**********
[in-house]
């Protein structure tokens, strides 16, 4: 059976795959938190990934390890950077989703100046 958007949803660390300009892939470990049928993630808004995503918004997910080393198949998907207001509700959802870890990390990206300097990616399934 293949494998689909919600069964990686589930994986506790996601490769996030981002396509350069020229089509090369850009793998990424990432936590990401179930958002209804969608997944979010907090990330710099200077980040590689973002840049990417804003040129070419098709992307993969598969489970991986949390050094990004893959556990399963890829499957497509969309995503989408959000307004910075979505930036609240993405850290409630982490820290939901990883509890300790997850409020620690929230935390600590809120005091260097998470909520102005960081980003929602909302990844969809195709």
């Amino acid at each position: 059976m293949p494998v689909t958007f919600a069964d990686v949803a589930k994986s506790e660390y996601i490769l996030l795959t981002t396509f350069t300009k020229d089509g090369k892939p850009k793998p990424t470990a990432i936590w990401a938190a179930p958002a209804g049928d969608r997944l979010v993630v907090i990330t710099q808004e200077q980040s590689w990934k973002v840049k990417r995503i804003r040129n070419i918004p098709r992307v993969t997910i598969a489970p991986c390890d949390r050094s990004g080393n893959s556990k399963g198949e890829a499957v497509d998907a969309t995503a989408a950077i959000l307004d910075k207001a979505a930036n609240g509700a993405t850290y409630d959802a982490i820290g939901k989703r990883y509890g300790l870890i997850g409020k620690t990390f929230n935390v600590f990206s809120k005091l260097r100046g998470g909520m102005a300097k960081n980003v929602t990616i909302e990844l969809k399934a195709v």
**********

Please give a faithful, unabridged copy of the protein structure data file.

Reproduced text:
[in-house]
């Protein structure tokens, strides 16, 4: 059976795959938190990934390890950077989703100046 958007949803660390300009892939470990049928993630808004995503918004997910080393198949998907207001509700959802870890990390990206300097990616399934 293949494998689909919600069964990686589930994986506790996601490769996030981002396509350069020229089509090369850009793998990424990432936590990401179930958002209804969608997944979010907090990330710099200077980040590689973002840049990417804003040129070419098709992307993969598969489970991986949390050094990004893959556990399963890829499957497509969309995503989408959000307004910075979505930036609240993405850290409630982490820290939901990883509890300790997850409020620690929230935390600590809120005091260097998470909520102005960081980003929602909302990844969809195709």
């Amino acid at each position: 059976m293949p494998v689909t958007f919600a069964d990686v949803a589930k994986s506790e660390y996601i490769l996030l795959t981002t396509f350069t300009k020229d089509g090369k892939p850009k793998p990424t470990a990432i936590w990401a938190a179930p958002a209804g049928d969608r997944l979010v993630v907090i990330t710099q808004e200077q980040s590689w990934k973002v840049k990417r995503i804003r040129n070419i918004p098709r992307v993969t997910i598969a489970p991986c390890d949390r050094s990004g080393n893959s556990k399963g198949e890829a499957v497509d998907a969309t995503a989408a950077i959000l307004d910075k207001a979505a930036n609240g509700a993405t850290y409630d959802a982490i820290g939901k989703r990883y509890g300790l870890i997850g409020k620690t990390f929230n935390v600590f990206s809120k005091l260097r100046g998470g909520m102005a300097k960081n980003v929602t990616i909302e990844l969809k399934a195709v």